Typical approaches to resolving this conflict include converting the analog detector signal into a digital signal utilizing an analog-to-digital converter followed by a fiber optic interface for communicating the detector output signal to the warmer signal processing circuitry. The optical fiber maintains the required thermal isolation while substantially reducing susceptibility to electrical interference. The penalty is high-powered dissipation and quantizing noise associated with the analog-to-digital converter and the high-power dissipation of the active fiber optic driver.
Examples of prior art input circuits which receive the output of an infrared detector element and transmit a signal representative thereof to signal processing circuitry are provided in U.S. Pat. Nos. 5,118,946 and 5,126,568. U.S. Pat. No. 5,118,946 discloses optical coupling of an infrared detector element to signal processing circuitry. U.S. Pat. No. 5,126,568 discloses magnetic coupling of an infrared detector element to signal processing circuitry. In both U.S. Pat. No. 5,118,946 and U.S. Pat. No. 5,126,568, various components, such as amplifiers, are located upon the focal plane so as to facilitate the transmission of a signal representative of the infrared detector element output to signal processing circuitry. However, such components inherently radiate heat, thereby undesirably tending to raise the temperature of the infrared detector elements and thus increasing 1/f noise.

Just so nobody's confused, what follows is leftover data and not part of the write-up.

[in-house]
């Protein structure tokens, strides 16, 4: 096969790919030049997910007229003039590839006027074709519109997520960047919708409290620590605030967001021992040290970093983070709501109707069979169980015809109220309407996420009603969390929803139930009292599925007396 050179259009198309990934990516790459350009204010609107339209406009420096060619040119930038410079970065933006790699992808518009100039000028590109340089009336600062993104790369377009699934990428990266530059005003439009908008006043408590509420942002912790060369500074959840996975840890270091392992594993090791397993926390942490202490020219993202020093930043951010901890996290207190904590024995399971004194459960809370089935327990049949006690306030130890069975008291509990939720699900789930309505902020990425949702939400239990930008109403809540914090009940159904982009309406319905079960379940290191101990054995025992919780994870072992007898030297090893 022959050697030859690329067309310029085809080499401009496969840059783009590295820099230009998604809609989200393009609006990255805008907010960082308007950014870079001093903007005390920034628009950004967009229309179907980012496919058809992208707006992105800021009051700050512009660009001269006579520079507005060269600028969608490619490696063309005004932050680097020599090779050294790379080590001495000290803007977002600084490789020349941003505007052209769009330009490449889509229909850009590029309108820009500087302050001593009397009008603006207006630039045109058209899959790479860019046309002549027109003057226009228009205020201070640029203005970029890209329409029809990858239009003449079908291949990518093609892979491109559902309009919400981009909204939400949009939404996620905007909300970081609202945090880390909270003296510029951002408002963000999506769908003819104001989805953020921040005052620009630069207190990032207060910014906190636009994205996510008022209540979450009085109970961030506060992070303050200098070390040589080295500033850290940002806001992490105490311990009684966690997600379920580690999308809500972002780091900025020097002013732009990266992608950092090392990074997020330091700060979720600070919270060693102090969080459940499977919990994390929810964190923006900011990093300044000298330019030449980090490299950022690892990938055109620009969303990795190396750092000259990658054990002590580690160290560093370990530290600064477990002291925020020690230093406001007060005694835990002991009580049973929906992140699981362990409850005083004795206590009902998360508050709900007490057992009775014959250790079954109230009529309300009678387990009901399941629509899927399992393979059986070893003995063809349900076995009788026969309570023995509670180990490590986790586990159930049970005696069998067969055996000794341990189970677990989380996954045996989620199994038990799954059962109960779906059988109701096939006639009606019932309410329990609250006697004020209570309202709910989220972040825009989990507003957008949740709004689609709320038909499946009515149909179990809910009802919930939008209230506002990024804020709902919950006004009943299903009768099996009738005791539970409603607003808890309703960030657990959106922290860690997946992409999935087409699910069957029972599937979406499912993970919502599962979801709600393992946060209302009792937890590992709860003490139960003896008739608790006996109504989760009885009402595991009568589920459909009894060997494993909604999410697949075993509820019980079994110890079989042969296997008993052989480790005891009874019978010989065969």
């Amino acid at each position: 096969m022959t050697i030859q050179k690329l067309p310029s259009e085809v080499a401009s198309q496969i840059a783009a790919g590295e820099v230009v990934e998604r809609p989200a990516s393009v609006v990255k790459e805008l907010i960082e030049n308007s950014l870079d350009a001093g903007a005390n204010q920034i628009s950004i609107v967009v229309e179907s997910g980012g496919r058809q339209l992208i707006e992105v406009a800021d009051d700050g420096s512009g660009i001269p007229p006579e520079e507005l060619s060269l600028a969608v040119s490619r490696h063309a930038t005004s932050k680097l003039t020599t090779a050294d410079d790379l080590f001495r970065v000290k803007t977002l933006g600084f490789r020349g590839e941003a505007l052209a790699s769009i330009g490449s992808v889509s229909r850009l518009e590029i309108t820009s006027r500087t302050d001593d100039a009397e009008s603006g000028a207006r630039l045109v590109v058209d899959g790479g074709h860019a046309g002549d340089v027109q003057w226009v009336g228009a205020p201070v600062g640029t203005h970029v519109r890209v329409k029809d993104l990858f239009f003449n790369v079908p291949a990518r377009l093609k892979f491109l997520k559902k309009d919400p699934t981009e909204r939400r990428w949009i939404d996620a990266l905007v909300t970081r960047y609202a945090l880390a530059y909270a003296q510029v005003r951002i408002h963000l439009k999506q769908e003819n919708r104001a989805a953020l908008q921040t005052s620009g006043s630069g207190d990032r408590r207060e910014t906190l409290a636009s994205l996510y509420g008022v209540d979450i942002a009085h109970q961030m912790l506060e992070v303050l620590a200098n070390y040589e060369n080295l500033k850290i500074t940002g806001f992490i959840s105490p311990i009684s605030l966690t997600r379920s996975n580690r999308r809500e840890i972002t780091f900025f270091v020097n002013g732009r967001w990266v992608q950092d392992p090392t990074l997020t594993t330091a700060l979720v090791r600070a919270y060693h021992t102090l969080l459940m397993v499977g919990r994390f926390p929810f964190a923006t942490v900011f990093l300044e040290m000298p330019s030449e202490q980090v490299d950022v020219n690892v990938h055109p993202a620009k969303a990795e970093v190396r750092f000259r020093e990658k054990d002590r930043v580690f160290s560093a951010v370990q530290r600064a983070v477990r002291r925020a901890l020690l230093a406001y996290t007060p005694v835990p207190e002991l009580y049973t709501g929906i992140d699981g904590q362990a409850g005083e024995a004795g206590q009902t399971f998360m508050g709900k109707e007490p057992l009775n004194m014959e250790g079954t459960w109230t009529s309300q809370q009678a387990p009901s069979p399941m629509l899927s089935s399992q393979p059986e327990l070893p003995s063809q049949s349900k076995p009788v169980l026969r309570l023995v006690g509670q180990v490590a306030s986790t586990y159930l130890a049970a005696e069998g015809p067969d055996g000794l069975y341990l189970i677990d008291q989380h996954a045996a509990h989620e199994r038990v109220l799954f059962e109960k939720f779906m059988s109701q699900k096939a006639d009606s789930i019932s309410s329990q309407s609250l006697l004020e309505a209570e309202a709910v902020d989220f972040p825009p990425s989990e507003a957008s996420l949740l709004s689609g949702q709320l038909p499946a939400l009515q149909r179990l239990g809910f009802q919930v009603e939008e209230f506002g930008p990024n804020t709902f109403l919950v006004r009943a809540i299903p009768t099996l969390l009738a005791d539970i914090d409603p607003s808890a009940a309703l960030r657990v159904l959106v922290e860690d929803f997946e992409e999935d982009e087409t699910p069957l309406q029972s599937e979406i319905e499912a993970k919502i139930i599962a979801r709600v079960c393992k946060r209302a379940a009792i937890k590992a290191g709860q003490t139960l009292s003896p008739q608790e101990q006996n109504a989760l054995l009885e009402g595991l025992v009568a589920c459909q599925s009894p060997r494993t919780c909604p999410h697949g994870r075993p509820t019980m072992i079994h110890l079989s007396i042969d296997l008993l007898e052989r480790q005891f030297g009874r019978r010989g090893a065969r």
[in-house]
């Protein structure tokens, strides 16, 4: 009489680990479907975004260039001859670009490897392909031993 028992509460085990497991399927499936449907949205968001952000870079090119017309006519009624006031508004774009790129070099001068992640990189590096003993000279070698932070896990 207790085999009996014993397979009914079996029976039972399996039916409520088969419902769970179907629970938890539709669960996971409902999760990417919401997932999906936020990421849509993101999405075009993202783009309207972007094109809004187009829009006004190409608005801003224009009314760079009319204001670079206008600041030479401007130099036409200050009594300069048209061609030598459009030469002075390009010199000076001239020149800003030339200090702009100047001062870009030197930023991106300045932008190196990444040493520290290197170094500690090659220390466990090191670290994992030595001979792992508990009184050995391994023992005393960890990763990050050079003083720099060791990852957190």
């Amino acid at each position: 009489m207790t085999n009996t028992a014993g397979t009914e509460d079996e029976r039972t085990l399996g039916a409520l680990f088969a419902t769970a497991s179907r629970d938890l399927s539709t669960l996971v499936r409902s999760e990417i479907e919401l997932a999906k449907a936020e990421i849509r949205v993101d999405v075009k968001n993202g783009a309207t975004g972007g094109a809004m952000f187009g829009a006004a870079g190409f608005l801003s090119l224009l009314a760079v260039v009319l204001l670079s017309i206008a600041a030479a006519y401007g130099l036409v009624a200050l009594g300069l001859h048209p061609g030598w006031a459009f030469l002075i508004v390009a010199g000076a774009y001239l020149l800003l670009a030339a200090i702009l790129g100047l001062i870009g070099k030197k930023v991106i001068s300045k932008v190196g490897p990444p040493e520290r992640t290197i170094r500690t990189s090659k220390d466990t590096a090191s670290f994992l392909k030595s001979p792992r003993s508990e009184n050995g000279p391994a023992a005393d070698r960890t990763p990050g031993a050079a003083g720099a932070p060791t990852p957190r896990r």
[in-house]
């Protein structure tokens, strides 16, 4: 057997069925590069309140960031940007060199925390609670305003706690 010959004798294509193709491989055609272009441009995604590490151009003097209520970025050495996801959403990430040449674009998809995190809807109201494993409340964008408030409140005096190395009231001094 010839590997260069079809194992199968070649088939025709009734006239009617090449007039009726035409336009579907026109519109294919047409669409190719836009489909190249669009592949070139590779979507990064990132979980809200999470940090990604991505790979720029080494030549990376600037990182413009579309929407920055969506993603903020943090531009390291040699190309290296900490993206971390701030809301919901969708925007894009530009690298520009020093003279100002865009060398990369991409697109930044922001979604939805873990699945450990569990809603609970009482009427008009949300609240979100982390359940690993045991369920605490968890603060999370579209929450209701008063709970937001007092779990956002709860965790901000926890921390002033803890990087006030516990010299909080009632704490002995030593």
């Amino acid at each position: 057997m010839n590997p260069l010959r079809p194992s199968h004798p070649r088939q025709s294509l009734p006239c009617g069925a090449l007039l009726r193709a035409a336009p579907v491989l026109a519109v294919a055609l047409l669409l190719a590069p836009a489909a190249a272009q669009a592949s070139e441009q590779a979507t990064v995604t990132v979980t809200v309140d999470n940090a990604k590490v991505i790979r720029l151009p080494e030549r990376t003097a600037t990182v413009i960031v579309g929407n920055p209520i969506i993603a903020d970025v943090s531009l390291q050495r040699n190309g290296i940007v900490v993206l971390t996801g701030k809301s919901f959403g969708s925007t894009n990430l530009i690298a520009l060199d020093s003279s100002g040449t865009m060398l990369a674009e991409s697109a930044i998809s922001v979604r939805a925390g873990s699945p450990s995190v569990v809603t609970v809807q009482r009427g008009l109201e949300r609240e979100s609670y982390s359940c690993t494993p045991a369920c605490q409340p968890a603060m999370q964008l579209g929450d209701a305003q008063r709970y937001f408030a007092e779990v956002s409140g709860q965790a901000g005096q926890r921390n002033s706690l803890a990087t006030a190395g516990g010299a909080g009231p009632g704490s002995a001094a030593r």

As such, although the prior art has recognized to a limited extent the problems of thermal isolation and the generation of 1/f noise due to bias voltages generated by signal processing circuitry, the proposed solutions have to date been ineffective in providing a satisfactory remedy. In view of the shortcomings of the prior art, it is desirable to provide an input circuit which isolates the detector element from both heat and the bias voltage generated by signal processing circuitry so as to reduce 1/f noise.